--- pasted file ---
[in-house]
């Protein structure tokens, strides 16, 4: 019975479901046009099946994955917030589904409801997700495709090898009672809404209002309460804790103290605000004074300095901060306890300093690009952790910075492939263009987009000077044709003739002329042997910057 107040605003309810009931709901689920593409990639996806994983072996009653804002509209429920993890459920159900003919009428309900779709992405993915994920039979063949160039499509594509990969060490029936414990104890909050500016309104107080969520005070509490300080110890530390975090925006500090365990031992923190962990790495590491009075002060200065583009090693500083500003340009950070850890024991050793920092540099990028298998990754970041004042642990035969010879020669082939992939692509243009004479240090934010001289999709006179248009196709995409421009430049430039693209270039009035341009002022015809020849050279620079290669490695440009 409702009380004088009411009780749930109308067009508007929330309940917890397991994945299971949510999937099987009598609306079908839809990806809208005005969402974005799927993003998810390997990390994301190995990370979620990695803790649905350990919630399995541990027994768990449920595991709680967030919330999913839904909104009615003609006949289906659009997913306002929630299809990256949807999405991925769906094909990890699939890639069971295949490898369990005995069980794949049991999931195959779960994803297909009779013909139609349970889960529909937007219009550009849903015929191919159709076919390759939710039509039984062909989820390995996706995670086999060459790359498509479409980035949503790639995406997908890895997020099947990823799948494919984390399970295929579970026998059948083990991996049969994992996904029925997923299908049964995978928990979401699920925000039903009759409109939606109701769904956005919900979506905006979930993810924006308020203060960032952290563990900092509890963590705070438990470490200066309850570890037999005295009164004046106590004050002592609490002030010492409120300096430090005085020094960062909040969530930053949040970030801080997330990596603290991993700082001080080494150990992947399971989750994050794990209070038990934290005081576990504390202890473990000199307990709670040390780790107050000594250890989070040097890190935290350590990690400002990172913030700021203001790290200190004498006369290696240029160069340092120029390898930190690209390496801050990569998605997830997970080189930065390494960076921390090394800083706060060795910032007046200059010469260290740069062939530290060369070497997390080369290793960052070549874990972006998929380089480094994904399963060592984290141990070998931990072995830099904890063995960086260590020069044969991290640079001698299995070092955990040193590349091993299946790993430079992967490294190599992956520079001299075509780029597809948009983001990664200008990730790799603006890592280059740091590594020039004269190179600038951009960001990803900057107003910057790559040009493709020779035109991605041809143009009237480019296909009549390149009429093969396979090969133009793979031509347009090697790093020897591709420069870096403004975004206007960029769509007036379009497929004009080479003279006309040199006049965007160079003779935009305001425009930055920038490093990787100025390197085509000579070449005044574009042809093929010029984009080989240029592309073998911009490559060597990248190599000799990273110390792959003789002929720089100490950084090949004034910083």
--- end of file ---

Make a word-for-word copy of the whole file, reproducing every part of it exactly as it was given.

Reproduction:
[in-house]
């Protein structure tokens, strides 16, 4: 019975479901046009099946994955917030589904409801997700495709090898009672809404209002309460804790103290605000004074300095901060306890300093690009952790910075492939263009987009000077044709003739002329042997910057 107040605003309810009931709901689920593409990639996806994983072996009653804002509209429920993890459920159900003919009428309900779709992405993915994920039979063949160039499509594509990969060490029936414990104890909050500016309104107080969520005070509490300080110890530390975090925006500090365990031992923190962990790495590491009075002060200065583009090693500083500003340009950070850890024991050793920092540099990028298998990754970041004042642990035969010879020669082939992939692509243009004479240090934010001289999709006179248009196709995409421009430049430039693209270039009035341009002022015809020849050279620079290669490695440009 409702009380004088009411009780749930109308067009508007929330309940917890397991994945299971949510999937099987009598609306079908839809990806809208005005969402974005799927993003998810390997990390994301190995990370979620990695803790649905350990919630399995541990027994768990449920595991709680967030919330999913839904909104009615003609006949289906659009997913306002929630299809990256949807999405991925769906094909990890699939890639069971295949490898369990005995069980794949049991999931195959779960994803297909009779013909139609349970889960529909937007219009550009849903015929191919159709076919390759939710039509039984062909989820390995996706995670086999060459790359498509479409980035949503790639995406997908890895997020099947990823799948494919984390399970295929579970026998059948083990991996049969994992996904029925997923299908049964995978928990979401699920925000039903009759409109939606109701769904956005919900979506905006979930993810924006308020203060960032952290563990900092509890963590705070438990470490200066309850570890037999005295009164004046106590004050002592609490002030010492409120300096430090005085020094960062909040969530930053949040970030801080997330990596603290991993700082001080080494150990992947399971989750994050794990209070038990934290005081576990504390202890473990000199307990709670040390780790107050000594250890989070040097890190935290350590990690400002990172913030700021203001790290200190004498006369290696240029160069340092120029390898930190690209390496801050990569998605997830997970080189930065390494960076921390090394800083706060060795910032007046200059010469260290740069062939530290060369070497997390080369290793960052070549874990972006998929380089480094994904399963060592984290141990070998931990072995830099904890063995960086260590020069044969991290640079001698299995070092955990040193590349091993299946790993430079992967490294190599992956520079001299075509780029597809948009983001990664200008990730790799603006890592280059740091590594020039004269190179600038951009960001990803900057107003910057790559040009493709020779035109991605041809143009009237480019296909009549390149009429093969396979090969133009793979031509347009090697790093020897591709420069870096403004975004206007960029769509007036379009497929004009080479003279006309040199006049965007160079003779935009305001425009930055920038490093990787100025390197085509000579070449005044574009042809093929010029984009080989240029592309073998911009490559060597990248190599000799990273110390792959003789002929720089100490950084090949004034910083």